5 Twitter Tips for Today’s Professionals (Say That 5 Times Fast)
Twitter is a great way for professionals to expand their networks and boost their reputations. Here are five tips to help individuals construct professional tweets that benefit, not hinder, their careers.
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Believe it or not, there is a right way and wrong way to tweet. The next time you want to fire off that tweet, ensure that you have considered the following five tips before hitting the send button.
1. Proofread your tweets. Double-checking your tweet before you hit the send button can help prevent you from potentially embarrassing yourself with possible misspellings, grammatical errors, or those infamously awful auto-corrections. It only takes seconds to proof your work, but it also takes seconds to ruin your online reputation with a careless tweet. Do your due diligence and double-check your tweet before sending it off into the Twitterverse.
2. Sharing is caring. Your goal is to provide your followers with relevant and thought-provoking information, such as breaking news, industry-related articles, and buzz-worthy news. Find that happy medium of self-promotion and being a curator for interesting stories — much like if you were to have a conversation with a group of strangers, they wouldn’t want to hear you talk about yourself the entire time.
3. Spark a conversation. The very best way to grow your professional audience on Twitter is by starting conversations that others want to either follow or be a part of. In other words, ask open-ended questions that encourage other Twitter users to participate or lend your professional expertise to conversations. There’s not really a secret formula to sparking a conversation on Twitter, but be sure that what you’re contributing is not rude or offensive. Like mother always said, “If you don’t have anything nice to say, don’t say anything at all.”
4. Not everything needs to be abbreviated. Twitter allows you 140 characters to get your point across, but that doesn’t mean that people want to read a bunch of abbreviated words that make little to no sense. Be sure to use as many complete words as you can and keep abbreviations to a minimum so that you don’t come across as a 2-year-old who got a hold of mommy’s phone and accidentally published a tweet. Rephrase your tweet or send two consecutive tweets if you have to.
5. Use hashtags, but don’t overdo it. Hashtags are intended to capture significant subjects, topics, or ideas within a tweet, and not to highlight every word. For example, if you’re compiling a tweet about an article that discusses women in business, then you may want to use the hashtag “#womeninbusiness” or “#workingwoman” to help drive traffic to your tweet. Think of hashtags as a way for others to find certain content by searching for specific hashtags or topics on Twitter. Limit the number of hashtags used in each tweet to one or two because anything beyond that seems desperate and unnecessary.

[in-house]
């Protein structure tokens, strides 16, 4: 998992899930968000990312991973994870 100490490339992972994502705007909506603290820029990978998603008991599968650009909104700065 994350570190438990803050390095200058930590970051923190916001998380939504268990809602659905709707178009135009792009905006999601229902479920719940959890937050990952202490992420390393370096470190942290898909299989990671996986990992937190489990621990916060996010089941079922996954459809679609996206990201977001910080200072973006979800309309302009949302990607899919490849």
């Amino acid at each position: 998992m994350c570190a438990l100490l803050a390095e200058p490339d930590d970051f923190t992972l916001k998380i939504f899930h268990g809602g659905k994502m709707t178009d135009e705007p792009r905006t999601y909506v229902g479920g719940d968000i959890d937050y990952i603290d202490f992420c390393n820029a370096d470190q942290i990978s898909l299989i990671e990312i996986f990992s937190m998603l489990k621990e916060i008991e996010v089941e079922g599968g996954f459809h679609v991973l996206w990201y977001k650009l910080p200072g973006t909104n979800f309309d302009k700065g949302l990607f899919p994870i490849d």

Bonus tip: Dennis McCafferty also has some great tips on creating professional tweets, and he provides another bonus tip on the “tweeting formula” in his post for Baseline Magazine: “A good standard for a tweet is: 80 characters for the message; 20 for the call-to-action; 20 for the link; 20 left blank to allow for retweets.”
Now go share your heart out on Twitter and be confident in providing your followers with content that will help boost their careers and knowledge.
Tell Us What You Think
What other ways do you ensure that your tweets are well-constructed and relevant for your audience? Share your pearls of wisdom with our community on Twitter or in the comments section below.
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Leah Arnold-Smeets, owner of Emiko Consulting, is passionate about helping entrepreneurs capitalize on their strengths, improve on their weaknesses, and reach their full potential. Leah obtained her Bachelor of Science in Business Administration & Entrepreneurial Studies from the University of Southern California (USC).